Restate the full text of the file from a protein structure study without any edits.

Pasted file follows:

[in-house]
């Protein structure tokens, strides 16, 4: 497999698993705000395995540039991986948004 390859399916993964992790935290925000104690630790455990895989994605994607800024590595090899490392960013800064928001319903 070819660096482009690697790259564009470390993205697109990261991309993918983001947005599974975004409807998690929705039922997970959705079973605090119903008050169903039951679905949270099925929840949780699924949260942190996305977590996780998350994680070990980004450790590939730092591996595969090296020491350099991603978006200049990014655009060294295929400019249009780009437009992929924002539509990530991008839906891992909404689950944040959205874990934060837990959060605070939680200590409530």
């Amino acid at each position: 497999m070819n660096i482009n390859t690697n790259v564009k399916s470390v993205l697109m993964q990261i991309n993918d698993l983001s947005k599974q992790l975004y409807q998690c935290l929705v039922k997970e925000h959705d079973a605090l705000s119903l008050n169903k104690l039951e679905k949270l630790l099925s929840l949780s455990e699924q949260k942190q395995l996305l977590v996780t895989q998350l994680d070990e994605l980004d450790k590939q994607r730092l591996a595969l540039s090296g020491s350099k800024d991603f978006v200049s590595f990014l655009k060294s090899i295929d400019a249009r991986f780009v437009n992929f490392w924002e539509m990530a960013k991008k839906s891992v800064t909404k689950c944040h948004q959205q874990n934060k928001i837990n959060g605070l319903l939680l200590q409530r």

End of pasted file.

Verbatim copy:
[in-house]
């Protein structure tokens, strides 16, 4: 497999698993705000395995540039991986948004 390859399916993964992790935290925000104690630790455990895989994605994607800024590595090899490392960013800064928001319903 070819660096482009690697790259564009470390993205697109990261991309993918983001947005599974975004409807998690929705039922997970959705079973605090119903008050169903039951679905949270099925929840949780699924949260942190996305977590996780998350994680070990980004450790590939730092591996595969090296020491350099991603978006200049990014655009060294295929400019249009780009437009992929924002539509990530991008839906891992909404689950944040959205874990934060837990959060605070939680200590409530």
């Amino acid at each position: 497999m070819n660096i482009n390859t690697n790259v564009k399916s470390v993205l697109m993964q990261i991309n993918d698993l983001s947005k599974q992790l975004y409807q998690c935290l929705v039922k997970e925000h959705d079973a605090l705000s119903l008050n169903k104690l039951e679905k949270l630790l099925s929840l949780s455990e699924q949260k942190q395995l996305l977590v996780t895989q998350l994680d070990e994605l980004d450790k590939q994607r730092l591996a595969l540039s090296g020491s350099k800024d991603f978006v200049s590595f990014l655009k060294s090899i295929d400019a249009r991986f780009v437009n992929f490392w924002e539509m990530a960013k991008k839906s891992v800064t909404k689950c944040h948004q959205q874990n934060k928001i837990n959060g605070l319903l939680l200590q409530r």